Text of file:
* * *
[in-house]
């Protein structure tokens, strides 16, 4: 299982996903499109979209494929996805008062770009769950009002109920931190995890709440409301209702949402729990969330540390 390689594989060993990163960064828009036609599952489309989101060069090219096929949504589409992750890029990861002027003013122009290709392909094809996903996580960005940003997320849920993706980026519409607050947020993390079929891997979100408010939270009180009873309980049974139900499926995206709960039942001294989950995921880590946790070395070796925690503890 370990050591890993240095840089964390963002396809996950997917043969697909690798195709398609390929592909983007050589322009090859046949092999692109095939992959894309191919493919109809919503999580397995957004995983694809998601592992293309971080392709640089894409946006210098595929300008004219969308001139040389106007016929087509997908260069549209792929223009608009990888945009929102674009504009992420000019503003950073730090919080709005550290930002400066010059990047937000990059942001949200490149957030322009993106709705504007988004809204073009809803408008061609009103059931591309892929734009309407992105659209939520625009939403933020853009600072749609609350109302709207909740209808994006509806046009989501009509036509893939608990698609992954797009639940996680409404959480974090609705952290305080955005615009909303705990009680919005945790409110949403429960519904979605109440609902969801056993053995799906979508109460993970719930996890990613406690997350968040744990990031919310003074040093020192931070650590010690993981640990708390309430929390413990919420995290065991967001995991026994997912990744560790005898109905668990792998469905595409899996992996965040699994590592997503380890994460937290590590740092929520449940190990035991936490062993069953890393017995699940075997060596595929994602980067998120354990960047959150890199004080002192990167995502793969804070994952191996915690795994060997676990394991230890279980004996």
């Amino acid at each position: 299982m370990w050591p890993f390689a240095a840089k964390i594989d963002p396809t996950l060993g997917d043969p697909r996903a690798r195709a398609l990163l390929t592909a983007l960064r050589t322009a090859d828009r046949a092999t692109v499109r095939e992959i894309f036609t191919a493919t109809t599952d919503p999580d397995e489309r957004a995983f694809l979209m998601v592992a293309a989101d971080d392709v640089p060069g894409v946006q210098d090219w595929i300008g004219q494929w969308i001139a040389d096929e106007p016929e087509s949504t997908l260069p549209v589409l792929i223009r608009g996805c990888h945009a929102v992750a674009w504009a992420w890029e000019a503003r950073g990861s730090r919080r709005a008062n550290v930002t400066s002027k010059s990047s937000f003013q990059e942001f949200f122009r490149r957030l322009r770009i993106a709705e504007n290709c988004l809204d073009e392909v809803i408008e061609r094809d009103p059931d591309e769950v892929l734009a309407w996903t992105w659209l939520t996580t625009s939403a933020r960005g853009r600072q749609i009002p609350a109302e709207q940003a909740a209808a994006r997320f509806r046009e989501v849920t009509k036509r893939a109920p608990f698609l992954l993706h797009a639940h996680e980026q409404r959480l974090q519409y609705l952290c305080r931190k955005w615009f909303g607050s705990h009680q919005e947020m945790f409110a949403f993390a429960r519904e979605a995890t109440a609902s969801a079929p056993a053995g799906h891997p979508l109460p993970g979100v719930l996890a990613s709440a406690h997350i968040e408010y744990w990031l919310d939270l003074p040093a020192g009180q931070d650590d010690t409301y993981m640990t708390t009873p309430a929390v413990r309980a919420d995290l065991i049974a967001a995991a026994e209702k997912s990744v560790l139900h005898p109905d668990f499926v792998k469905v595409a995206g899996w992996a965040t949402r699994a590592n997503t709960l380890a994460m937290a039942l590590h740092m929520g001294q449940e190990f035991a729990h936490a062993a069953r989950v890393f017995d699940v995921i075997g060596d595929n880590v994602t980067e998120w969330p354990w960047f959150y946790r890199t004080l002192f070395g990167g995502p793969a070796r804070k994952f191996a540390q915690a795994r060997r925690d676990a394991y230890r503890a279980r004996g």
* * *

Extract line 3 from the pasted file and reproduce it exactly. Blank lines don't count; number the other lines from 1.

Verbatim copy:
């Amino acid at each position: 299982m370990w050591p890993f390689a240095a840089k964390i594989d963002p396809t996950l060993g997917d043969p697909r996903a690798r195709a398609l990163l390929t592909a983007l960064r050589t322009a090859d828009r046949a092999t692109v499109r095939e992959i894309f036609t191919a493919t109809t599952d919503p999580d397995e489309r957004a995983f694809l979209m998601v592992a293309a989101d971080d392709v640089p060069g894409v946006q210098d090219w595929i300008g004219q494929w969308i001139a040389d096929e106007p016929e087509s949504t997908l260069p549209v589409l792929i223009r608009g996805c990888h945009a929102v992750a674009w504009a992420w890029e000019a503003r950073g990861s730090r919080r709005a008062n550290v930002t400066s002027k010059s990047s937000f003013q990059e942001f949200f122009r490149r957030l322009r770009i993106a709705e504007n290709c988004l809204d073009e392909v809803i408008e061609r094809d009103p059931d591309e769950v892929l734009a309407w996903t992105w659209l939520t996580t625009s939403a933020r960005g853009r600072q749609i009002p609350a109302e709207q940003a909740a209808a994006r997320f509806r046009e989501v849920t009509k036509r893939a109920p608990f698609l992954l993706h797009a639940h996680e980026q409404r959480l974090q519409y609705l952290c305080r931190k955005w615009f909303g607050s705990h009680q919005e947020m945790f409110a949403f993390a429960r519904e979605a995890t109440a609902s969801a079929p056993a053995g799906h891997p979508l109460p993970g979100v719930l996890a990613s709440a406690h997350i968040e408010y744990w990031l919310d939270l003074p040093a020192g009180q931070d650590d010690t409301y993981m640990t708390t009873p309430a929390v413990r309980a919420d995290l065991i049974a967001a995991a026994e209702k997912s990744v560790l139900h005898p109905d668990f499926v792998k469905v595409a995206g899996w992996a965040t949402r699994a590592n997503t709960l380890a994460m937290a039942l590590h740092m929520g001294q449940e190990f035991a729990h936490a062993a069953r989950v890393f017995d699940v995921i075997g060596d595929n880590v994602t980067e998120w969330p354990w960047f959150y946790r890199t004080l002192f070395g990167g995502p793969a070796r804070k994952f191996a540390q915690a795994r060997r925690d676990a394991y230890r503890a279980r004996g």